Huge Convoy of Evacuees Moves South as Canada Wildfire Grows

As officials hope for rain
By Newser Editors and Wire Services
Posted May 6, 2016 11:45 AM CDT
Huge Convoy of Evacuees Moves South as Canada Wildfire Grows
Smoke rises above trees in Fort McMurray, Alberta on Wednesday.   (Jason Franson)

A massive convoy was underway Friday to move evacuees stranded at oil field camps north of fire-ravaged Fort McMurray, Alberta, to areas south of the Canadian oil sands capital, reports AP. Police and military are overseeing the procession of an estimated 1,500 vehicles. Meanwhile, a mass airlift of evacuees was expected to resume, a day after 8,000 people were flown out. In all, more than 80,000 people have left Fort McMurray, and officials say no deaths or injuries related to the fire have been reported. The Alberta provincial government, which declared a state of emergency, says more than 1,100 firefighters, 145 helicopters, 138 pieces of heavy equipment, and 22 air tankers are fighting the fire, but it's not enough.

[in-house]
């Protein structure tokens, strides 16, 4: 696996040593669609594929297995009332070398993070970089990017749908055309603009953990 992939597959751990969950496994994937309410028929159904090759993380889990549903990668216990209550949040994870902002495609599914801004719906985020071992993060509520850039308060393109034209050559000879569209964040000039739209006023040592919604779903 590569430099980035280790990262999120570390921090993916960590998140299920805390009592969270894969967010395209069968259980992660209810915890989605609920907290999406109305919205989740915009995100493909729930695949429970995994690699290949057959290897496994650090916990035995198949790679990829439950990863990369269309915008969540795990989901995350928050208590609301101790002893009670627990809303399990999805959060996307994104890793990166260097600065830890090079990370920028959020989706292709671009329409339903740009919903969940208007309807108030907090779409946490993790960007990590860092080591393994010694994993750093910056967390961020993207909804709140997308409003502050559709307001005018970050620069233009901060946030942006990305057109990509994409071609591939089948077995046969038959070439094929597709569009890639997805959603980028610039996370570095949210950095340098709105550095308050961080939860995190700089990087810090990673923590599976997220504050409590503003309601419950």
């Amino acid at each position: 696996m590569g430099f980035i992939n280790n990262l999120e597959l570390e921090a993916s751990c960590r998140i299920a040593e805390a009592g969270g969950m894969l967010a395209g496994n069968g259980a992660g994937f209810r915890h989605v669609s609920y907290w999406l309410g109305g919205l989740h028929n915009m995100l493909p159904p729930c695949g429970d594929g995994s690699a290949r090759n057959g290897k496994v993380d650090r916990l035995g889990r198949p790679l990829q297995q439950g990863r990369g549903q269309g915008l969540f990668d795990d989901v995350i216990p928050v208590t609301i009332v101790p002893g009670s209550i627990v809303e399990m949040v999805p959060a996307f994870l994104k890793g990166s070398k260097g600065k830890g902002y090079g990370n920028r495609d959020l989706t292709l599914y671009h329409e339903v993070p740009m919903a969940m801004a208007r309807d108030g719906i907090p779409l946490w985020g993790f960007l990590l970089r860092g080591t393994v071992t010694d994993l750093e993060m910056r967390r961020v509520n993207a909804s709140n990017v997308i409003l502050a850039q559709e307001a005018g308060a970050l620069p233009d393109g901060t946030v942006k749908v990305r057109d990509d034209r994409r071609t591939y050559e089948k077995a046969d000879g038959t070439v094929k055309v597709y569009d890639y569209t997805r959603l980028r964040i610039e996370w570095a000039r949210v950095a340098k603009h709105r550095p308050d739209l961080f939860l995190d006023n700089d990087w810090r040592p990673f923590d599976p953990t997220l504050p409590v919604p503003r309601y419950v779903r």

"It is going to continue to push through these dry conditions until we actually get some significant rain," an official says. The fire, perhaps sparked by lightning, grew to 328 square miles Thursday, though growth has slowed, and is moving away from Fort McMurray. Forecasts call for a 40% chance of rain Saturday. About 25,000 evacuees moved north in Tuesday's mandatory evacuation—one of the largest in North America in recent memory—where oil sands work camps were converted to house people. But the bulk of the more than 80,000 evacuees fled south to Edmonton and elsewhere. (More Canada stories.)

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